Firelands Aububon Meetings:
Our monthly meetings run September through may. They are held on the fourth Tuesday of the month, usually at 7PM. (see calendar for exact times and dates)
The meetings are conducted in the Firelands Room of The Frost Center at Osborn Metropark (unless stated otherwise).
Our meetings are filled with information, slide presentations and wonderful speakers all in a welcoming environment.
Dr Brad Blackwell
March 28, 7pm
Use of nest boxes by European Starlings: effects of nest predation risk and nest box internal condition
The European Starling (Sturnus vulgaris), an invasive species outside its Eurasian range, is a recognized pest in agriculture and hazard to aviation safety, as well as a potential competitor with indigenous cavity-nesting species for nest sites. There is no effective method to deter its nesting in human structures where access cannot be controlled. Both nest predation risk and cavity condition can affect site selection and nesting success in cavity-nesting species. How starlings might respond to both factors could inform nesting deterrent methods. In a recent study, we examined the effects of enhanced nest predation risk and presence or absence of old nest material on starling occupancy of nest boxes and subsequent reproductive metrics. I will report on our findings and implications for future research.
Brad serves as Field Station and Project Leader for the USDA/APHIS Wildlife Services (WS), National Wildlife Research Center, Ohio Field Station (OFS). Brad and staff at the OFS focus their research on mitigating wildlife collisions (strikes) with aircraft. Brad manages funding and directs research under the research component of an Interagency Agreement between WS and the US Federal Aviation Administration (FAA), a collaborative relationship that’s been in place since 1990. As an example, since 1999 Brad and colleagues with the OFS and in academia have examined aspects of avian detection of and response to aircraft approach. This work builds upon an understanding of the visual capabilities of frequently struck bird species, and with the goal of providing the FAA and industry with data to inform new aircraft lighting designs that will aid in reducing bird strikes. Brad has worked as a Research Wildlife Biologist at the OFS since 1997 and has led applied ecological research in areas of wildlife population demographics, land cover/resource use, and sensory ecology and behavior; he assumed leadership of the OFS in September 2019.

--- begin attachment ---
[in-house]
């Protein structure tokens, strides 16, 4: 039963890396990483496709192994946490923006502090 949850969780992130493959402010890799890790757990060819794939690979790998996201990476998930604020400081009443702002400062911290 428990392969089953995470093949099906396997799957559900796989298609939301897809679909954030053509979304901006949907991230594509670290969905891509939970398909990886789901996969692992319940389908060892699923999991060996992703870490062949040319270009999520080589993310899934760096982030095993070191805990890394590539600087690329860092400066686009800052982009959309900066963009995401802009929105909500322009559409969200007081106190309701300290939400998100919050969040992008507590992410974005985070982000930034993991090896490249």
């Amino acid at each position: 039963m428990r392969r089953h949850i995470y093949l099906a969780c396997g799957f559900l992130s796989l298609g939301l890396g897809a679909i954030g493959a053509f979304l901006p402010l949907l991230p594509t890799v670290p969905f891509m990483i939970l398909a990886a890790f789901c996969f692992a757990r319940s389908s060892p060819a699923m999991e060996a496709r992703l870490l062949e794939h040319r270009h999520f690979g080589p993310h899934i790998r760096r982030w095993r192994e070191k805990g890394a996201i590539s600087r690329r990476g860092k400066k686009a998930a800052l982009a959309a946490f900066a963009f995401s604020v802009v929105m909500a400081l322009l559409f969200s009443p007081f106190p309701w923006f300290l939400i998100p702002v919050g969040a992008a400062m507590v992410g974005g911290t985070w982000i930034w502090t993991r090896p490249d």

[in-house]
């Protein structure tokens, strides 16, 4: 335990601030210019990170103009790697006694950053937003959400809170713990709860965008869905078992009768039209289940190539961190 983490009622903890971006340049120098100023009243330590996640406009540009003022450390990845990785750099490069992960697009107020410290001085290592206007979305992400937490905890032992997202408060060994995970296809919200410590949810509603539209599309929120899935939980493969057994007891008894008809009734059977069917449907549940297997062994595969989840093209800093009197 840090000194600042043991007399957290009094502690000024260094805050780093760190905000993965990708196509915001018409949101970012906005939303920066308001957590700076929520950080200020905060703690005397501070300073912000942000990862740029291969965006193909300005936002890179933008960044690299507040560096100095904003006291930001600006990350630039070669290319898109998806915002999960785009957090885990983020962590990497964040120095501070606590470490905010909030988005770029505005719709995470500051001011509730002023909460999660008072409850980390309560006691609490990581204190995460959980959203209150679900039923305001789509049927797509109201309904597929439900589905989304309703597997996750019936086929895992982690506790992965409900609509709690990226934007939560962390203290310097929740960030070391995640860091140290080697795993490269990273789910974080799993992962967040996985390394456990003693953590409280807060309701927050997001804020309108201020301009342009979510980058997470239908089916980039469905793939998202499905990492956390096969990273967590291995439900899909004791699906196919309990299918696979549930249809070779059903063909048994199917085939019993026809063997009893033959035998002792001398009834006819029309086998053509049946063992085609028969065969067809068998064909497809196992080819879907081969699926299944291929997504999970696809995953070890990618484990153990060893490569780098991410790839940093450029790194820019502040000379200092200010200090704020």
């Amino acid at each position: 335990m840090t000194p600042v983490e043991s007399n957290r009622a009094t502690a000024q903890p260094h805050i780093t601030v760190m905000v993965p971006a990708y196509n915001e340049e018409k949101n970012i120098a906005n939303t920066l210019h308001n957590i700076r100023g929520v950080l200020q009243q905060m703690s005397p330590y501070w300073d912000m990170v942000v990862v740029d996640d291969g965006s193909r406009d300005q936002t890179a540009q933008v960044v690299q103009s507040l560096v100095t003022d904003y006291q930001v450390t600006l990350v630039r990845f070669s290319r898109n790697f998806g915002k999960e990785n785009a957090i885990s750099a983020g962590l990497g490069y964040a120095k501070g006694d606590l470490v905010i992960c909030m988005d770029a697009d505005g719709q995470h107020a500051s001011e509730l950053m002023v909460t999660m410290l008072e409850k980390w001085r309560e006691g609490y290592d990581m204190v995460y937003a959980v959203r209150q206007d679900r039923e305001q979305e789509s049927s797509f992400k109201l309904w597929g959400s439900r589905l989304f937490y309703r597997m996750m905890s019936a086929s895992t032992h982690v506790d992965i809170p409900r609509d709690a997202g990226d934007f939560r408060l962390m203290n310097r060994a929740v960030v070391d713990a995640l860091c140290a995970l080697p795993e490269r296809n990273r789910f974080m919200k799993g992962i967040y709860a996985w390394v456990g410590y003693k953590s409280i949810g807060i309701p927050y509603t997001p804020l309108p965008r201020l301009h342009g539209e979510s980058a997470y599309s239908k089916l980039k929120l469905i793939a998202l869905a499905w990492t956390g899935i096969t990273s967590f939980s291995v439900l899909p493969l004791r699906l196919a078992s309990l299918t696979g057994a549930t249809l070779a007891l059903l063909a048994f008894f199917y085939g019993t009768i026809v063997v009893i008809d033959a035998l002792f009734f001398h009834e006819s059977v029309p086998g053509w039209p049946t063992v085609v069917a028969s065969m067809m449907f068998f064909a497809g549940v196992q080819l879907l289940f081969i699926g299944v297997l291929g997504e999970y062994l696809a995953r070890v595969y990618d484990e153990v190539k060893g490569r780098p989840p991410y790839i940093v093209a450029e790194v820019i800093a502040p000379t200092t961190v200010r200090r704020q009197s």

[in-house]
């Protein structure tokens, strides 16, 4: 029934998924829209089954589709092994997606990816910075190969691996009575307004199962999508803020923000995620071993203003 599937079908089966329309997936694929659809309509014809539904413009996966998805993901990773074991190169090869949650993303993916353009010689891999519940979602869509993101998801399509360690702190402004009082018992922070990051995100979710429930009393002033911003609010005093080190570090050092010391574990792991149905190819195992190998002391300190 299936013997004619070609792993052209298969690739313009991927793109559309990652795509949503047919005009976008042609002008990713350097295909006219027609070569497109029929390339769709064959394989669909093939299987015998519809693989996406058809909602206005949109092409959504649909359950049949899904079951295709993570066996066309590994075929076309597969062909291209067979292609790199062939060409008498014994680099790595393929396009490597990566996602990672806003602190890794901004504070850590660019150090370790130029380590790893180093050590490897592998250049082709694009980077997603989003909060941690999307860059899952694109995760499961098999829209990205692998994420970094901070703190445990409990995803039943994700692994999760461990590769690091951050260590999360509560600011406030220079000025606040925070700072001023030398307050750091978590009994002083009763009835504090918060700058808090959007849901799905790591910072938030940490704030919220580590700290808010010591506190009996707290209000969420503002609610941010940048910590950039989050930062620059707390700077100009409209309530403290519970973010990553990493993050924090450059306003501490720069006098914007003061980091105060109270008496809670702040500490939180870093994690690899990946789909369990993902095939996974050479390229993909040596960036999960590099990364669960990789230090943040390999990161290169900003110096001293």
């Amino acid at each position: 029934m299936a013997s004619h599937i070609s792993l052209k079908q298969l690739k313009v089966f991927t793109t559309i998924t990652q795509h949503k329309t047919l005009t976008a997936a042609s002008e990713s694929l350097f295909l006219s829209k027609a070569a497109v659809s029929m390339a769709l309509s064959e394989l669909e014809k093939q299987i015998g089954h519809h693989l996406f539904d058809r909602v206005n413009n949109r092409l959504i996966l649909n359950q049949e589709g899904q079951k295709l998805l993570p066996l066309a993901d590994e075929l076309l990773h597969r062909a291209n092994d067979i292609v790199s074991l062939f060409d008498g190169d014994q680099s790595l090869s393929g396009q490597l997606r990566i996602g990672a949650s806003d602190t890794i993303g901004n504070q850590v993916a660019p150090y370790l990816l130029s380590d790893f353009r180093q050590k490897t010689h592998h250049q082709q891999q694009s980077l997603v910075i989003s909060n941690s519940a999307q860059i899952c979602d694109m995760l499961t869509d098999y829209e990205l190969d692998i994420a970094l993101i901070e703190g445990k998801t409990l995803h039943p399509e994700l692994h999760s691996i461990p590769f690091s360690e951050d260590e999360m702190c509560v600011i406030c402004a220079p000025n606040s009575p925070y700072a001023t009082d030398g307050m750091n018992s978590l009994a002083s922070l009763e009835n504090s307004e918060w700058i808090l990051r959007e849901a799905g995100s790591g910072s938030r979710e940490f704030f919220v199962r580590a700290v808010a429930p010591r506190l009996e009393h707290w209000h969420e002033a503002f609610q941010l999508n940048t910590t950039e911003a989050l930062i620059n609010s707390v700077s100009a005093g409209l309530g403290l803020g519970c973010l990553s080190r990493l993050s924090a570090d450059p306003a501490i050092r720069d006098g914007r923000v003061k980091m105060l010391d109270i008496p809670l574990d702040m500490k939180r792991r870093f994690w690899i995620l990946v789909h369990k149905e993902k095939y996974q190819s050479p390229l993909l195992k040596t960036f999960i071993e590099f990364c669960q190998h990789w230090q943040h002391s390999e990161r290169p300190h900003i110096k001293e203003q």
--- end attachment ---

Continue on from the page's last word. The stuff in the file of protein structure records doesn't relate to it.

Avian Monitoring at Old Woman Creek
April 25, 7pm
Come join us to hear a presentation from Emily Kuzmick, the Coastal Training Program Coordinator for Old Woman Creek National Estuarine Research Reserve.
The Old Woman Creek National Estuarine Research Reserve functions as both a state nature preserve and national research reserve, implementing research, training, and outreach associated with climate, habitat, and water quality in the Lake Erie Region. Among its many initiatives, one crown jewel is the Reserve’s citizen science Phenological Species Monitoring Program. Started in 2016, this program now has 9 different monitoring initiatives focused on observing keystone and indicator wildlife species and their changes in population and activity over time, through different climates. Avian monitoring associated with this program is one of the most popular, with volunteers conducting observations year-round throughout the Reserve’s trail system. Come learn about the evolution of this program, its monitoring protocol, and some of the different trends observed and species seen since the start of this citizen science initiative!
Guest Speaker (TBC)
May 23, 7pm
Join us for our Annual Meeting where we will formally elect our new officers. We will also have an exciting guest speaker (TBC).